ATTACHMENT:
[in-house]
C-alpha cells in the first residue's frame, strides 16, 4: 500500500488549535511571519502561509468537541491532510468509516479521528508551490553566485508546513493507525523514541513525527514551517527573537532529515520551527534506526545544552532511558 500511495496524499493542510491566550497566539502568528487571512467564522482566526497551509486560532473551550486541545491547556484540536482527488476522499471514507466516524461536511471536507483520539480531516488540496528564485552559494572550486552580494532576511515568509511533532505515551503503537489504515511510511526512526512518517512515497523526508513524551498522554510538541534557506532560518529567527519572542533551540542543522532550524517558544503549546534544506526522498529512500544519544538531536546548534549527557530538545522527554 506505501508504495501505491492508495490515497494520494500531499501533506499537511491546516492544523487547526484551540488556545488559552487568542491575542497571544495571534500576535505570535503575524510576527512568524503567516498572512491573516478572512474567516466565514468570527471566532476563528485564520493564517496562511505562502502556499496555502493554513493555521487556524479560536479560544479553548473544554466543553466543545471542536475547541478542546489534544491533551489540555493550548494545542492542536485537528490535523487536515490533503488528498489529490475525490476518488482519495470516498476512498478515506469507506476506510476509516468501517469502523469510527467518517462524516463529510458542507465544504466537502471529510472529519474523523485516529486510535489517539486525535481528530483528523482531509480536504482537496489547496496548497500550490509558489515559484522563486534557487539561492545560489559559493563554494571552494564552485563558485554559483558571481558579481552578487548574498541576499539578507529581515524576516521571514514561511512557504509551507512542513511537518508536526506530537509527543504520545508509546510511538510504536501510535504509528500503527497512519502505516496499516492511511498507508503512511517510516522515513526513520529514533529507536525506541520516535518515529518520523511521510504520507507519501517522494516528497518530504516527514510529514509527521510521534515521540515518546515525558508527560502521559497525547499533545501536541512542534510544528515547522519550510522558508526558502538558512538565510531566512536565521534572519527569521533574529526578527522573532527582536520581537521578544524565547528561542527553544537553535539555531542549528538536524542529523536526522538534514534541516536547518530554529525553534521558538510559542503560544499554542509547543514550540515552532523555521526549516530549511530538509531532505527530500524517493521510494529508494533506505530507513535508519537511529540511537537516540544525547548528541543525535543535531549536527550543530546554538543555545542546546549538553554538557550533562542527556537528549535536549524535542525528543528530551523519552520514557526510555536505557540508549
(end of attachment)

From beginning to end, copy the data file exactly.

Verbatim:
[in-house]
C-alpha cells in the first residue's frame, strides 16, 4: 500500500488549535511571519502561509468537541491532510468509516479521528508551490553566485508546513493507525523514541513525527514551517527573537532529515520551527534506526545544552532511558 500511495496524499493542510491566550497566539502568528487571512467564522482566526497551509486560532473551550486541545491547556484540536482527488476522499471514507466516524461536511471536507483520539480531516488540496528564485552559494572550486552580494532576511515568509511533532505515551503503537489504515511510511526512526512518517512515497523526508513524551498522554510538541534557506532560518529567527519572542533551540542543522532550524517558544503549546534544506526522498529512500544519544538531536546548534549527557530538545522527554 506505501508504495501505491492508495490515497494520494500531499501533506499537511491546516492544523487547526484551540488556545488559552487568542491575542497571544495571534500576535505570535503575524510576527512568524503567516498572512491573516478572512474567516466565514468570527471566532476563528485564520493564517496562511505562502502556499496555502493554513493555521487556524479560536479560544479553548473544554466543553466543545471542536475547541478542546489534544491533551489540555493550548494545542492542536485537528490535523487536515490533503488528498489529490475525490476518488482519495470516498476512498478515506469507506476506510476509516468501517469502523469510527467518517462524516463529510458542507465544504466537502471529510472529519474523523485516529486510535489517539486525535481528530483528523482531509480536504482537496489547496496548497500550490509558489515559484522563486534557487539561492545560489559559493563554494571552494564552485563558485554559483558571481558579481552578487548574498541576499539578507529581515524576516521571514514561511512557504509551507512542513511537518508536526506530537509527543504520545508509546510511538510504536501510535504509528500503527497512519502505516496499516492511511498507508503512511517510516522515513526513520529514533529507536525506541520516535518515529518520523511521510504520507507519501517522494516528497518530504516527514510529514509527521510521534515521540515518546515525558508527560502521559497525547499533545501536541512542534510544528515547522519550510522558508526558502538558512538565510531566512536565521534572519527569521533574529526578527522573532527582536520581537521578544524565547528561542527553544537553535539555531542549528538536524542529523536526522538534514534541516536547518530554529525553534521558538510559542503560544499554542509547543514550540515552532523555521526549516530549511530538509531532505527530500524517493521510494529508494533506505530507513535508519537511529540511537537516540544525547548528541543525535543535531549536527550543530546554538543555545542546546549538553554538557550533562542527556537528549535536549524535542525528543528530551523519552520514557526510555536505557540508549